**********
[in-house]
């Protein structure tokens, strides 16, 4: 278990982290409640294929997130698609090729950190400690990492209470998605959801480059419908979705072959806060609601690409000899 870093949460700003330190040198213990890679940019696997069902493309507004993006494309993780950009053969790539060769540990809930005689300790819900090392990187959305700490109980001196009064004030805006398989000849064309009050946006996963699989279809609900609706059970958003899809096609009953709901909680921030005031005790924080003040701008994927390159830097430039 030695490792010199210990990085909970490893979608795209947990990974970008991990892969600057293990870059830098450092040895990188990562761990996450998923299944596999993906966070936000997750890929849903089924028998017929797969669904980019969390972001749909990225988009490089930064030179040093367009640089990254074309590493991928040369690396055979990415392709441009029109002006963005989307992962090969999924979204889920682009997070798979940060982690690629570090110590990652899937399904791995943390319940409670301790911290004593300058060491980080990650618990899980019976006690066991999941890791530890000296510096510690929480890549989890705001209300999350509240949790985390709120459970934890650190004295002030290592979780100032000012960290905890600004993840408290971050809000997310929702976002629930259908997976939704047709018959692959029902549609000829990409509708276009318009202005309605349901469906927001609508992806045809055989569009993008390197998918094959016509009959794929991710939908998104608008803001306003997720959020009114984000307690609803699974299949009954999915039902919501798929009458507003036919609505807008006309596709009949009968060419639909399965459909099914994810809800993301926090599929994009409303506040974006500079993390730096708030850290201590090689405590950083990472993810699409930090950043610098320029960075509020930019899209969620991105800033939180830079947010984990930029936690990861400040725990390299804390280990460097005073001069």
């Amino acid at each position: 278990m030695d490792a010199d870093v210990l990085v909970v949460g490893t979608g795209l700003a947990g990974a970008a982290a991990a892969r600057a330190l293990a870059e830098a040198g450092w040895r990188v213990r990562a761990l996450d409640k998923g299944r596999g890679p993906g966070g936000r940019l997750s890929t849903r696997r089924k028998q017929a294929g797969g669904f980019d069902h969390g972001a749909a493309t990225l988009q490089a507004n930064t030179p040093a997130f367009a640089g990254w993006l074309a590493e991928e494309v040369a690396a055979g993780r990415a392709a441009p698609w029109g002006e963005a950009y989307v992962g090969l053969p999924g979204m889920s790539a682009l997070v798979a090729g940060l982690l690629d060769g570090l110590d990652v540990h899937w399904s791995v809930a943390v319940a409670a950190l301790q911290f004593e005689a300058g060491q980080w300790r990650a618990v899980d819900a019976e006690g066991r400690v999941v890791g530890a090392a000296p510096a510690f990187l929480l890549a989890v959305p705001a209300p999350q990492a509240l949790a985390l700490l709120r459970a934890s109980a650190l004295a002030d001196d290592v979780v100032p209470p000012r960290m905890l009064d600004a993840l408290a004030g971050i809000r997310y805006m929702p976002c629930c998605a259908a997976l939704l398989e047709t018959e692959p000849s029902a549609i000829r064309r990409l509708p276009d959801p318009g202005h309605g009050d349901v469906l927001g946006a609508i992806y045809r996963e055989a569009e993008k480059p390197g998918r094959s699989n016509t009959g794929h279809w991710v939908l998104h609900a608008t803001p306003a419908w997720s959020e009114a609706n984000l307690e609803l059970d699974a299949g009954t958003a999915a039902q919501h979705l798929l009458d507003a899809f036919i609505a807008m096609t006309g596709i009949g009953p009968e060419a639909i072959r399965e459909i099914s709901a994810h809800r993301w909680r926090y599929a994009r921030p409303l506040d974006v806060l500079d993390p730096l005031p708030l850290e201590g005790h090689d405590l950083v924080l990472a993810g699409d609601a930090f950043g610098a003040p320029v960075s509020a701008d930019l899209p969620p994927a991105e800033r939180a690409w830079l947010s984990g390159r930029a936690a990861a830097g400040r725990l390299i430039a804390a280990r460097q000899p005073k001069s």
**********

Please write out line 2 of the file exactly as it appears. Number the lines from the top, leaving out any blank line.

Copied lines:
């Protein structure tokens, strides 16, 4: 278990982290409640294929997130698609090729950190400690990492209470998605959801480059419908979705072959806060609601690409000899 870093949460700003330190040198213990890679940019696997069902493309507004993006494309993780950009053969790539060769540990809930005689300790819900090392990187959305700490109980001196009064004030805006398989000849064309009050946006996963699989279809609900609706059970958003899809096609009953709901909680921030005031005790924080003040701008994927390159830097430039 030695490792010199210990990085909970490893979608795209947990990974970008991990892969600057293990870059830098450092040895990188990562761990996450998923299944596999993906966070936000997750890929849903089924028998017929797969669904980019969390972001749909990225988009490089930064030179040093367009640089990254074309590493991928040369690396055979990415392709441009029109002006963005989307992962090969999924979204889920682009997070798979940060982690690629570090110590990652899937399904791995943390319940409670301790911290004593300058060491980080990650618990899980019976006690066991999941890791530890000296510096510690929480890549989890705001209300999350509240949790985390709120459970934890650190004295002030290592979780100032000012960290905890600004993840408290971050809000997310929702976002629930259908997976939704047709018959692959029902549609000829990409509708276009318009202005309605349901469906927001609508992806045809055989569009993008390197998918094959016509009959794929991710939908998104608008803001306003997720959020009114984000307690609803699974299949009954999915039902919501798929009458507003036919609505807008006309596709009949009968060419639909399965459909099914994810809800993301926090599929994009409303506040974006500079993390730096708030850290201590090689405590950083990472993810699409930090950043610098320029960075509020930019899209969620991105800033939180830079947010984990930029936690990861400040725990390299804390280990460097005073001069």